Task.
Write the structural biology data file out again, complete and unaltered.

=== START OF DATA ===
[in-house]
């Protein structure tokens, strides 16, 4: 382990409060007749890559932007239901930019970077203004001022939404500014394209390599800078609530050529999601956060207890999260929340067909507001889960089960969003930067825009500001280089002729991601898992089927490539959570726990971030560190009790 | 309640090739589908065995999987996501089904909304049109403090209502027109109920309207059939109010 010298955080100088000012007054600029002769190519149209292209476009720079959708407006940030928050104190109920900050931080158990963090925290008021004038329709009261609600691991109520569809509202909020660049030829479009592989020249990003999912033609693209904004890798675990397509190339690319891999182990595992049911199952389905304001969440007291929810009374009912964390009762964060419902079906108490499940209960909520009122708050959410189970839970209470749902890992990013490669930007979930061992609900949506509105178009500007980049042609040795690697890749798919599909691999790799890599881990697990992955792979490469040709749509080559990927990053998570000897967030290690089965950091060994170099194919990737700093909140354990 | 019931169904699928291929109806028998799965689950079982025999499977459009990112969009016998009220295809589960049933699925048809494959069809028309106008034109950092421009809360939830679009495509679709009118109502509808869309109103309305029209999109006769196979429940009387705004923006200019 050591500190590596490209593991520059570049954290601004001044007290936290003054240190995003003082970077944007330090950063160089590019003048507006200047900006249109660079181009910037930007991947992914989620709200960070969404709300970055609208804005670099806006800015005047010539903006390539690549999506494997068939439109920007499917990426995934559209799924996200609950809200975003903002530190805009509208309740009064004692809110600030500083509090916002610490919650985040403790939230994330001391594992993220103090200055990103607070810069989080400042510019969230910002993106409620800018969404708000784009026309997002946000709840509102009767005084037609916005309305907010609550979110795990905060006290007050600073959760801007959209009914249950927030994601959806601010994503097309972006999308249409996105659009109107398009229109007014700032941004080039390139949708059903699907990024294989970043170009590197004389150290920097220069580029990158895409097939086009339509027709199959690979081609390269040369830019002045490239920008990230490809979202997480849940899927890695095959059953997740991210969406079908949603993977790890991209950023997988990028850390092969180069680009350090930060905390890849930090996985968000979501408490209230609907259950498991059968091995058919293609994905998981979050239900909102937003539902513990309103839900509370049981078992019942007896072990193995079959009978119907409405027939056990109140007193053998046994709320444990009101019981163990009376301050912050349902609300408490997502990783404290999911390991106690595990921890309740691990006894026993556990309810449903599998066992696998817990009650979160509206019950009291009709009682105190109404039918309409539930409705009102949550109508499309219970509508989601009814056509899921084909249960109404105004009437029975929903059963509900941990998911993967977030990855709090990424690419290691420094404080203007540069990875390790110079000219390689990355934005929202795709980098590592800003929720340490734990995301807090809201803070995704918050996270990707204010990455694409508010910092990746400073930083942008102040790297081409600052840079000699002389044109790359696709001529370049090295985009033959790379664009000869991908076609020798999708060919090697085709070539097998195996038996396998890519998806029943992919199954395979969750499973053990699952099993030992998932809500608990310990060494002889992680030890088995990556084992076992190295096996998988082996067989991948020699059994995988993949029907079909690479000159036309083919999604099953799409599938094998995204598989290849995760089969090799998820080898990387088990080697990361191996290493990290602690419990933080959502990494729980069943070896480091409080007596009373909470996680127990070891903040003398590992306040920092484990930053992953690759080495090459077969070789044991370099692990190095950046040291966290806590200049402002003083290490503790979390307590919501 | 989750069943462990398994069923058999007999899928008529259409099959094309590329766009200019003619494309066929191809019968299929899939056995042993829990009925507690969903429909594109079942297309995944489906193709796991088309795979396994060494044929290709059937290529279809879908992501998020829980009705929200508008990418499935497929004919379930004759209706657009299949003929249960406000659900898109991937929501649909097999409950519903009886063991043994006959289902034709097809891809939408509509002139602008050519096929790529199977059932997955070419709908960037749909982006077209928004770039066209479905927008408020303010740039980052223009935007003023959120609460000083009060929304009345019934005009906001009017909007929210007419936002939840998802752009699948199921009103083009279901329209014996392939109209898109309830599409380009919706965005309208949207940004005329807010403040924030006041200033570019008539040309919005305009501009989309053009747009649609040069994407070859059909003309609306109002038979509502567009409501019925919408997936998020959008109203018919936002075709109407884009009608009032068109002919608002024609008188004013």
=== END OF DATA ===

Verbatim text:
[in-house]
């Protein structure tokens, strides 16, 4: 382990409060007749890559932007239901930019970077203004001022939404500014394209390599800078609530050529999601956060207890999260929340067909507001889960089960969003930067825009500001280089002729991601898992089927490539959570726990971030560190009790 | 309640090739589908065995999987996501089904909304049109403090209502027109109920309207059939109010 010298955080100088000012007054600029002769190519149209292209476009720079959708407006940030928050104190109920900050931080158990963090925290008021004038329709009261609600691991109520569809509202909020660049030829479009592989020249990003999912033609693209904004890798675990397509190339690319891999182990595992049911199952389905304001969440007291929810009374009912964390009762964060419902079906108490499940209960909520009122708050959410189970839970209470749902890992990013490669930007979930061992609900949506509105178009500007980049042609040795690697890749798919599909691999790799890599881990697990992955792979490469040709749509080559990927990053998570000897967030290690089965950091060994170099194919990737700093909140354990 | 019931169904699928291929109806028998799965689950079982025999499977459009990112969009016998009220295809589960049933699925048809494959069809028309106008034109950092421009809360939830679009495509679709009118109502509808869309109103309305029209999109006769196979429940009387705004923006200019 050591500190590596490209593991520059570049954290601004001044007290936290003054240190995003003082970077944007330090950063160089590019003048507006200047900006249109660079181009910037930007991947992914989620709200960070969404709300970055609208804005670099806006800015005047010539903006390539690549999506494997068939439109920007499917990426995934559209799924996200609950809200975003903002530190805009509208309740009064004692809110600030500083509090916002610490919650985040403790939230994330001391594992993220103090200055990103607070810069989080400042510019969230910002993106409620800018969404708000784009026309997002946000709840509102009767005084037609916005309305907010609550979110795990905060006290007050600073959760801007959209009914249950927030994601959806601010994503097309972006999308249409996105659009109107398009229109007014700032941004080039390139949708059903699907990024294989970043170009590197004389150290920097220069580029990158895409097939086009339509027709199959690979081609390269040369830019002045490239920008990230490809979202997480849940899927890695095959059953997740991210969406079908949603993977790890991209950023997988990028850390092969180069680009350090930060905390890849930090996985968000979501408490209230609907259950498991059968091995058919293609994905998981979050239900909102937003539902513990309103839900509370049981078992019942007896072990193995079959009978119907409405027939056990109140007193053998046994709320444990009101019981163990009376301050912050349902609300408490997502990783404290999911390991106690595990921890309740691990006894026993556990309810449903599998066992696998817990009650979160509206019950009291009709009682105190109404039918309409539930409705009102949550109508499309219970509508989601009814056509899921084909249960109404105004009437029975929903059963509900941990998911993967977030990855709090990424690419290691420094404080203007540069990875390790110079000219390689990355934005929202795709980098590592800003929720340490734990995301807090809201803070995704918050996270990707204010990455694409508010910092990746400073930083942008102040790297081409600052840079000699002389044109790359696709001529370049090295985009033959790379664009000869991908076609020798999708060919090697085709070539097998195996038996396998890519998806029943992919199954395979969750499973053990699952099993030992998932809500608990310990060494002889992680030890088995990556084992076992190295096996998988082996067989991948020699059994995988993949029907079909690479000159036309083919999604099953799409599938094998995204598989290849995760089969090799998820080898990387088990080697990361191996290493990290602690419990933080959502990494729980069943070896480091409080007596009373909470996680127990070891903040003398590992306040920092484990930053992953690759080495090459077969070789044991370099692990190095950046040291966290806590200049402002003083290490503790979390307590919501 | 989750069943462990398994069923058999007999899928008529259409099959094309590329766009200019003619494309066929191809019968299929899939056995042993829990009925507690969903429909594109079942297309995944489906193709796991088309795979396994060494044929290709059937290529279809879908992501998020829980009705929200508008990418499935497929004919379930004759209706657009299949003929249960406000659900898109991937929501649909097999409950519903009886063991043994006959289902034709097809891809939408509509002139602008050519096929790529199977059932997955070419709908960037749909982006077209928004770039066209479905927008408020303010740039980052223009935007003023959120609460000083009060929304009345019934005009906001009017909007929210007419936002939840998802752009699948199921009103083009279901329209014996392939109209898109309830599409380009919706965005309208949207940004005329807010403040924030006041200033570019008539040309919005305009501009989309053009747009649609040069994407070859059909003309609306109002038979509502567009409501019925919408997936998020959008109203018919936002075709109407884009009608009032068109002919608002024609008188004013």